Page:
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1st May

2009

Physical Therapy Underused for Low Back Pain

Recurrent or chronic low back pain is a very common, and often disabling malady. Low back pain has also been found to be quite prevalent in adolescence and young adulthood. In this letter, I will discuss some recent research findings regarding treatment used for chronic low back pain, including physical therapy.

MANY TREATMENTS WITHOUT PROOF OF EFFECTIVENESS USED

Many treatments for chronic low back pain have shown little or no evidence of effectiveness, including narcotics and other medications, corsets/braces, education in lifting techniques, traction, and electrical stimulation and other thermoelectric modalities. Despite that, a recent large study out of North Carolina showed that many of these treatments are being frequently used for low back pain. As much as 61% of patients took narcotics over the past year, according to that study.

PHYSICAL THERAPY AND EXERCISE FOUND EFFECTIVE, BUT UNDERUSED

Although physical therapy and exercise therapy currently is being described in the literature as one of the few treatments for low back pain with moderately strong evidence of effectiveness, the North Carolina study showed that only 3% of patients had undergone structured physical therapy rehabilitation. Only 30% had seen a physical therapist at all, and less than 50% were prescribed some form of exercise. The lead author of that study, Timothy S. Carey, M.D., expressed a concern about the overuse of narcotics and other medications, and the underuse of physical therapy-exercise, and other proven treatments.

A 2009 review article in the Journal of the American Academy of Orthopaedic Surgeons also recommended physical therapy, saying that in most cases of painful low back disc degeneration, the most effective treatment is physical therapy combined with anti-inflammatory medication.

James Irrgang, PT, PhD, ATC, president of the Orthopeaedic Section of the American Physical Therapy Association, recently wrote that “for pain of mechanical origin such as low back pain, hands-on physical therapy (manual therapy) to mobilize the spine and exercise designed to alleviate low back pain have been shown to be particularly effective and have long-lasting effects on patients”.

Furthermore, the Bone and Joint Decade Task Force on Neck Pain and its Associated Disorders recently presented research evidence statements, in which they supported the use of exercise as a treatment for neck pain. However, another recent study showed that patients with neck pain also were prescribed exercise in less than 50% of the time.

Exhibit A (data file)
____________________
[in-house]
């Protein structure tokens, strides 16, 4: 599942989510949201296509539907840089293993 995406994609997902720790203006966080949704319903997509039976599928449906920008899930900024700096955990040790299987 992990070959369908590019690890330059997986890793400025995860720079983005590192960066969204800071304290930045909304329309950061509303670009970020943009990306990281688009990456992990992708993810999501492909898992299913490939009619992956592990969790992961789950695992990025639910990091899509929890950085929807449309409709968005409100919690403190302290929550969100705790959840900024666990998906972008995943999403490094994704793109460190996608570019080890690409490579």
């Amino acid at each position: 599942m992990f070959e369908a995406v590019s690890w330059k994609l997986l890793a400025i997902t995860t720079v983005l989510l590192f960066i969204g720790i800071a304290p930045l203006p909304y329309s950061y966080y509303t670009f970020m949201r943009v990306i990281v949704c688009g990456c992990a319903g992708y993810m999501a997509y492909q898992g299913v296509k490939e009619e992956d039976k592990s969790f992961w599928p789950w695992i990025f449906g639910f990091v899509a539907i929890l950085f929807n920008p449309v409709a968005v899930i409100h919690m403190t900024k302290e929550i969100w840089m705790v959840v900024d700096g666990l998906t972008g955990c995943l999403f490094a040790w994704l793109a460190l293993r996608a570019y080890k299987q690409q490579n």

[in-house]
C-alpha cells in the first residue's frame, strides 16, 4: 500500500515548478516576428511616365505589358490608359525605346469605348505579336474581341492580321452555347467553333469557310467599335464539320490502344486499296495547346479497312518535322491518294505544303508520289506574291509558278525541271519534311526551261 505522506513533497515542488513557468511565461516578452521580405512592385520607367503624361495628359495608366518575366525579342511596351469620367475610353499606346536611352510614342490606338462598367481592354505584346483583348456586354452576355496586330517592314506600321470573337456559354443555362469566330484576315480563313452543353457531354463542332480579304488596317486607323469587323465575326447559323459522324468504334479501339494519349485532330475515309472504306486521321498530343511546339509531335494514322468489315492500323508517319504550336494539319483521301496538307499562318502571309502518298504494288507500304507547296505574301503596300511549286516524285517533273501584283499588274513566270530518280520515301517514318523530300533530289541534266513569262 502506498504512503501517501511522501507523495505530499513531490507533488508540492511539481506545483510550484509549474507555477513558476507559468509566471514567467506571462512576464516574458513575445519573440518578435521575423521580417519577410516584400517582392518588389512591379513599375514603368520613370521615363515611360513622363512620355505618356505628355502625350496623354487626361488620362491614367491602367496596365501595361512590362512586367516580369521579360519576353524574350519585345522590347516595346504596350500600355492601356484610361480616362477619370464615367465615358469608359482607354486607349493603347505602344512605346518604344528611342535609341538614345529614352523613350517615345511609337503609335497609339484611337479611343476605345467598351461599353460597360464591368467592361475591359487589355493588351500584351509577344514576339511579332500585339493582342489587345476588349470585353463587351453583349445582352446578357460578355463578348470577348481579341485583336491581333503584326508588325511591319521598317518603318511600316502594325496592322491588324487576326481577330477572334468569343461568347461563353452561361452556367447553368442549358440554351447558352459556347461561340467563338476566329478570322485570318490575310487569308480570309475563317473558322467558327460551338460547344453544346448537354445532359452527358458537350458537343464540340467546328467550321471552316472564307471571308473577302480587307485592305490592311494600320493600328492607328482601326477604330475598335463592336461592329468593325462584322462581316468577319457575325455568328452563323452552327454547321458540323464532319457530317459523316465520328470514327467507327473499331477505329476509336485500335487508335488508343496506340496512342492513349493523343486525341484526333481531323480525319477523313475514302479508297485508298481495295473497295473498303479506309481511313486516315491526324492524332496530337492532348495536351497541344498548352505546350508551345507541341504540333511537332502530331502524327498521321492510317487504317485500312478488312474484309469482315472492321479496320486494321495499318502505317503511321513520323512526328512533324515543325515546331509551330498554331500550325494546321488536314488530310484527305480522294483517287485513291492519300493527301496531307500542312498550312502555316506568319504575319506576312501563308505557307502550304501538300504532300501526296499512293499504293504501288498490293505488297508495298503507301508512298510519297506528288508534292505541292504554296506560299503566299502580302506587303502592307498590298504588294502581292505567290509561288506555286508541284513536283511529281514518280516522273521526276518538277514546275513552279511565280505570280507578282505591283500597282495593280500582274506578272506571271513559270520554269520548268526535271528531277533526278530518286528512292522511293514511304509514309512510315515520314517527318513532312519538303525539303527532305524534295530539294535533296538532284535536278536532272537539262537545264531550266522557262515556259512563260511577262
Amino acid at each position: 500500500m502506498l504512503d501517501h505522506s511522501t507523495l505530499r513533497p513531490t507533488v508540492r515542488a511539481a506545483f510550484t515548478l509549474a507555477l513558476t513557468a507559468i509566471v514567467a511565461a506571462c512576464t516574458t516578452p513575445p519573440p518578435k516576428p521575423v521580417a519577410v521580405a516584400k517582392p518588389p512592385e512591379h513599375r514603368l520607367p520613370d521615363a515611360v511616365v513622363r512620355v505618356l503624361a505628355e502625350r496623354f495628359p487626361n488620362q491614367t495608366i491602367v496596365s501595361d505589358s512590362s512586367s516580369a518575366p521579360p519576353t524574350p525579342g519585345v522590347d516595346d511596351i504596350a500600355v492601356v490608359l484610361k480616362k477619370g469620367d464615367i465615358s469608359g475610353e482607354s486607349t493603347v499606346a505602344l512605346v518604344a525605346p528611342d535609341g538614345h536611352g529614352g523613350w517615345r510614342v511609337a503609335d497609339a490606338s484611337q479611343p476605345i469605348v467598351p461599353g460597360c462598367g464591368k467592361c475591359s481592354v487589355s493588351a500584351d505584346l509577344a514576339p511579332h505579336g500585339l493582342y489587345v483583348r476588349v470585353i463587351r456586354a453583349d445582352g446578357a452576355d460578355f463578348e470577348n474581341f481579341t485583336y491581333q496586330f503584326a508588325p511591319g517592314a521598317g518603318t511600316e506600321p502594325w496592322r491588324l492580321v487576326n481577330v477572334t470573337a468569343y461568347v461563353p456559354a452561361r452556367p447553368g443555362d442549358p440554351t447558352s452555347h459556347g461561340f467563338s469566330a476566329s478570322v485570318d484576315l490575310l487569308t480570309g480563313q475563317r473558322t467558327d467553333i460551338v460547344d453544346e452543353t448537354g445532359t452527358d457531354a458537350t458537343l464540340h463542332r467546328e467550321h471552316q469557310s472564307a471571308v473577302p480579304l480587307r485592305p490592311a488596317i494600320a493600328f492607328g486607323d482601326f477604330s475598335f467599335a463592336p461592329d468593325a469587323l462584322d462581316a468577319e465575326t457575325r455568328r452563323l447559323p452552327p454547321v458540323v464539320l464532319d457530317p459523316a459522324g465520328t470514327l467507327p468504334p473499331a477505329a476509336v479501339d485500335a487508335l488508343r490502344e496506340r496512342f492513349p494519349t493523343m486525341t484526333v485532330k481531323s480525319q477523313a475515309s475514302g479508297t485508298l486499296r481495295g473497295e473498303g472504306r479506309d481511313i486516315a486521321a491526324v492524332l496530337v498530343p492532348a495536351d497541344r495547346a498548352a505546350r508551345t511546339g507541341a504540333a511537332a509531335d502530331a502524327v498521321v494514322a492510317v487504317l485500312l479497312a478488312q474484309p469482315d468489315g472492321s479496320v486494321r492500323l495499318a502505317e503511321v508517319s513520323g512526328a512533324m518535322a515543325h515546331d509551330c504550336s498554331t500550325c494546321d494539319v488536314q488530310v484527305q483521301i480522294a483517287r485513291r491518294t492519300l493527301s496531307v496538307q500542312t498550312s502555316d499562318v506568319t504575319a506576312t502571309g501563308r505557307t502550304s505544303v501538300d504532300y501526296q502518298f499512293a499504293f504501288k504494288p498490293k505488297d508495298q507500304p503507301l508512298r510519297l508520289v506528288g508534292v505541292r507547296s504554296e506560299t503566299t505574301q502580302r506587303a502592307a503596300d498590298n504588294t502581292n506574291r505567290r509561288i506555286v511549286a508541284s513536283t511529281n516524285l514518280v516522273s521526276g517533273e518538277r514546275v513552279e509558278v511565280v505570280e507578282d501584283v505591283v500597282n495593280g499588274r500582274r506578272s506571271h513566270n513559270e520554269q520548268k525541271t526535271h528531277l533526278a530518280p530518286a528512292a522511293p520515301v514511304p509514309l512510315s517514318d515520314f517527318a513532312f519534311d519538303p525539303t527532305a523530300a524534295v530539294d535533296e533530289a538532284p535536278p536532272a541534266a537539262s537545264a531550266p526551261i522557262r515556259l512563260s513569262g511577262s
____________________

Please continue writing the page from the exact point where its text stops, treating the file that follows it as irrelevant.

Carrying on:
EARLY TREATMENT FOR LOW BACK PAIN IN ADOLESCENCE RECOMMENDED

A large Danish study a few years ago, on 10,000 twins followed for eight years from adolescence to adulthood showed that low back pain, especially persistent low back pain at an early age is a strong predictor of persistent low back pain later in life, with a four times increase in risk. The authors of that study recommended early treatment for these young people, in order to prevent more severe and chronic low back pain in adulthood. Therefore, physical therapy rehabilitation may be of great importance for adolescents who develop low back pain.

Looking at the information in this letter, we can see that repeated and often severe bouts of low back pain and chronic low back pain is very common, and often disabling. This is true also for neck pain. Physical therapy, especially orthopedic manual therapy, and including exercise therapy, has been found to be effective in many cases of back and neck pain. Yet, it is vastly underused by people today, likely because of the public and physicians not being fully aware of the potential benefits of physical therapy. Instead, treatments which have not been proven effective or worse have been proven ineffective, are being used much more often. Since low back pain in adolescents has been found to greatly increase the risk of developing chronic low back pain as adults, physical therapy rehabilitation could be of particular importance for these young people.

We recommend that you discuss this information with your physician, should you or your family and friends develop back or neck pain. Or you can call us directly, and we can provide a free consultation.

I hope this information has been of interest to you.

Best wishes,

Gunnar

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